BANGOR, Maine — Statewide crime statistics for 2009 that were released recently showing Bangor with the highest crime rate among communities of at least 10,000 people prompted police to examine this year’s statistics. What they found is a change in the trend.
Bangor Deputy Police Chief Peter Arno on Wednesday released year-to-date statistics for 2010 that show property crimes this year compared to the same period last year are actually trending back downward.
Bangor never before released its own statistics unprompted, and Arno admitted that recent media coverage spurred some internal department debate.
“It made sense to put these numbers out now because [2009 numbers] are a little dated,” he said.
From Jan. 1, 2010, through Sept. 30, 2010, property crimes such as robberies, burglaries and thefts all decreased from the same period in 2009, and crime overall decreased by 17 percent.
Earlier this week, the Bangor Daily News reported large spikes in those same property crimes from 2008 to 2009, which pushed the city’s crime rate to 71.6 indexed crimes per 1,000 people in 2009. That was the highest rate in the state and nearly triple the statewide average of 25.34 crimes per 1,000 people.
Anti-casino groups used those numbers to suggest Bangor’s crime rate has been rising steadily since the 2005 arrival of Hollywood Slots, the state’s only gambling facility.
Dennis Bailey, executive director of CasinosNO!, said the statistics might not prove Hollywood Slots has had a negative impact but he’s not satisfied with public officials’ explanations.
“They only seem to count the number of calls they get to respond to incidents on the casino property, but the problems linked to gambling addiction are much more insidious and harder to determine,” Bailey said.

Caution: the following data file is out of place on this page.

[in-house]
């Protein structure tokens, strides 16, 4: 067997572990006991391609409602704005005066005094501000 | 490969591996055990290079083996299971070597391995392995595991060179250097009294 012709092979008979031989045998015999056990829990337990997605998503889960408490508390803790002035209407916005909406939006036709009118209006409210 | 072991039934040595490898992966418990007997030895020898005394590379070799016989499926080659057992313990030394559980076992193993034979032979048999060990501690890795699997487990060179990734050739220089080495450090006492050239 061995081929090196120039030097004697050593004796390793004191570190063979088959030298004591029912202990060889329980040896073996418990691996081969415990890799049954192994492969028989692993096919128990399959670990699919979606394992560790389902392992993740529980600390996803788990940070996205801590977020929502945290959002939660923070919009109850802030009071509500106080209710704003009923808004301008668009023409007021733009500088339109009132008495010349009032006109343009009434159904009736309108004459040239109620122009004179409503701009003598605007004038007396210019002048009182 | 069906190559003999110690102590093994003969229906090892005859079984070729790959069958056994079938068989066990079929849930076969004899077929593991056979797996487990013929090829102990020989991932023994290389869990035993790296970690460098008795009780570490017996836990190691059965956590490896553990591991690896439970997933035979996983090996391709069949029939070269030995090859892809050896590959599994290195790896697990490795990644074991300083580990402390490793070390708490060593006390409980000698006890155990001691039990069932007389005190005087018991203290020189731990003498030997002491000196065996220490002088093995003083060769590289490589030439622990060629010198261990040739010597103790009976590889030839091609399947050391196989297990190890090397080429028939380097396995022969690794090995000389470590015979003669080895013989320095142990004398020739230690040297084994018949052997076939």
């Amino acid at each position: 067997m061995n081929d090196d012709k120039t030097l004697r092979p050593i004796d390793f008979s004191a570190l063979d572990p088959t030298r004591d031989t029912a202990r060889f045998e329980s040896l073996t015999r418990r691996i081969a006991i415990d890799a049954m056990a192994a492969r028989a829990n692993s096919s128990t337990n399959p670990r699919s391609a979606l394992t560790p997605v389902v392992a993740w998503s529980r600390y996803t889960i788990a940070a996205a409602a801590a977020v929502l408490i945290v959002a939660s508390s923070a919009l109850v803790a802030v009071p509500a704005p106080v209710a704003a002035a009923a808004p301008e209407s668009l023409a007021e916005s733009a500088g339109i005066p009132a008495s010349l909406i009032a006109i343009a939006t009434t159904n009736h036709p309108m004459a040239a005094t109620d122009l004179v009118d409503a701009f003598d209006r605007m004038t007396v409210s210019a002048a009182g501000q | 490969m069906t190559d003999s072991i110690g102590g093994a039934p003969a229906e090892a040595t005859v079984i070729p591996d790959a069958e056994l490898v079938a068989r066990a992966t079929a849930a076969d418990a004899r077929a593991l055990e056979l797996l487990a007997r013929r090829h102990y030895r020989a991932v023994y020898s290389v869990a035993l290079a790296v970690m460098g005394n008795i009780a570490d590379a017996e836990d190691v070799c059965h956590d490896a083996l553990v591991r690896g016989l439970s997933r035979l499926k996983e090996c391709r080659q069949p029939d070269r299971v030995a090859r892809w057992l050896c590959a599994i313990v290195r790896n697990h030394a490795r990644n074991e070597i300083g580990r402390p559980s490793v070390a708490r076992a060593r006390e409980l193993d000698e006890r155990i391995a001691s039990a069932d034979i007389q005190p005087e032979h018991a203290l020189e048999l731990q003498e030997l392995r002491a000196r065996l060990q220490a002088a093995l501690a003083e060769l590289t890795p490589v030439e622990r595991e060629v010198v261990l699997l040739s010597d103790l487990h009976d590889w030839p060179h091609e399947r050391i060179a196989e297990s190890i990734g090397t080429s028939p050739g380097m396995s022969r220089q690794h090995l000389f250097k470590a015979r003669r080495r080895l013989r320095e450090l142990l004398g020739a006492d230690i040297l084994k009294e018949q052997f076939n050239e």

However, additional data obtained Wednesday from Bangor Police Department showed the city’s crime rate fluctuated up and down in the years prior to 2005, indicating no clear trend. Arno said his department has known that for years and added that, if the 2010 numbers hold true through December, the rate will come back down and 2009 will be an outlier.
“So many things can skew the numbers,” he said. “There were a couple instances where we had 30 and 40 car burglaries at a time. Another element is that our officers saw some increases in 2009 and addressed them. We’ve re-instituted our special enforcement team, which can dedicate more time to neighborhood crimes.”
Police Chief Ron Gastia said earlier this week the increases in property crime were expected for 2009, but he maintained that Hollywood Slots has had little or no effect.
Others have defended Bangor this week.
Bangor City Councilor David Nealley said Bangor is the service center for one of the largest geographic regions of poverty east of the Mississippi River. Add to that a growing drug problem and Bangor has inherited the plight of the entire region, according to Nealley.
“The whole idea to link it to [Hollywood Slots] is bogus,” he said.
George McHale, who is chairman of the state’s Gambling Control Board, said the 2009 crime statistics generated discussion at the panel’s monthly meeting Wednesday. Although the board does not support or oppose any casino initiatives, McHale said, its members agreed neither side should present what he called misleading statistics.
“It’s an insult to Hollywood Slots and to the Bangor Police Department,” McHale said after Wednesday’s meeting in Augusta. “Trying to connect dots that point to Hollywood Slots as the reason for increases in crimes is an impossibility.”
Since 2005, when Hollywood Slots opened, overall crime in Bangor has gone up every year, while the statewide rate has remained steady and communities of Bangor’s size have seen decreases. From 2005 to 2006, Bangor’s crime rate rose from 51.65 to 63.01 per 1,000 residents. In 2008, crime increased to 65.07 per 1,000, and this year the rate eclipsed 70.
However, as far back as 2001 the city’s crime rate was similar to the high reported for 2009.
Since the arrival of Hollywood Slots in 2005, Bangor has seen two additional methadone clinics open and, like every other community, has endured the economic recession.
Arno said that from his perspective, any spikes in crime, especially property crime, can be attributed to the poor economy and the region’s growing drug problem.
“With many of these drug-related crimes, we’re not going to all of a sudden see a reversal,” he said.
For complete Bangor crime statistics dating back to 1991, click here.